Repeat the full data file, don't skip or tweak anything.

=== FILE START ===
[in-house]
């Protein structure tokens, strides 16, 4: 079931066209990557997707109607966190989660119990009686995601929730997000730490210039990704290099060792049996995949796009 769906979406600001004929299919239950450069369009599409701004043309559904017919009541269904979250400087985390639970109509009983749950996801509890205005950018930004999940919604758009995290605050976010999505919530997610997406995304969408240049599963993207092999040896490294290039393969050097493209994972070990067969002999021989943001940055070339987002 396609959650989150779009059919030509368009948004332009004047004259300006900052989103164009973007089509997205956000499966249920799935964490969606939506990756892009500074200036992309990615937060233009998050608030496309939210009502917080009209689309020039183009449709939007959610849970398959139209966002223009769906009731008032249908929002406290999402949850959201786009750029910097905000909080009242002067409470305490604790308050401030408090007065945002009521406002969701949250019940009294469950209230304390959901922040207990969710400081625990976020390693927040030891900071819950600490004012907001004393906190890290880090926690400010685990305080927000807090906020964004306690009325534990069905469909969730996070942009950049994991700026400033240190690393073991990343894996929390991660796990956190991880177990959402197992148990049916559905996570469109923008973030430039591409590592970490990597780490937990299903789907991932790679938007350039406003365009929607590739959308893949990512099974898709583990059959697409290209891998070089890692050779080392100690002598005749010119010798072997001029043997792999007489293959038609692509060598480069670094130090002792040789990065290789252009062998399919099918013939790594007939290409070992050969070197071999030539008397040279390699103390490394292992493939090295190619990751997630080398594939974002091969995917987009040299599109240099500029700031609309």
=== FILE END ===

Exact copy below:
[in-house]
């Protein structure tokens, strides 16, 4: 079931066209990557997707109607966190989660119990009686995601929730997000730490210039990704290099060792049996995949796009 769906979406600001004929299919239950450069369009599409701004043309559904017919009541269904979250400087985390639970109509009983749950996801509890205005950018930004999940919604758009995290605050976010999505919530997610997406995304969408240049599963993207092999040896490294290039393969050097493209994972070990067969002999021989943001940055070339987002 396609959650989150779009059919030509368009948004332009004047004259300006900052989103164009973007089509997205956000499966249920799935964490969606939506990756892009500074200036992309990615937060233009998050608030496309939210009502917080009209689309020039183009449709939007959610849970398959139209966002223009769906009731008032249908929002406290999402949850959201786009750029910097905000909080009242002067409470305490604790308050401030408090007065945002009521406002969701949250019940009294469950209230304390959901922040207990969710400081625990976020390693927040030891900071819950600490004012907001004393906190890290880090926690400010685990305080927000807090906020964004306690009325534990069905469909969730996070942009950049994991700026400033240190690393073991990343894996929390991660796990956190991880177990959402197992148990049916559905996570469109923008973030430039591409590592970490990597780490937990299903789907991932790679938007350039406003365009929607590739959308893949990512099974898709583990059959697409290209891998070089890692050779080392100690002598005749010119010798072997001029043997792999007489293959038609692509060598480069670094130090002792040789990065290789252009062998399919099918013939790594007939290409070992050969070197071999030539008397040279390699103390490394292992493939090295190619990751997630080398594939974002091969995917987009040299599109240099500029700031609309």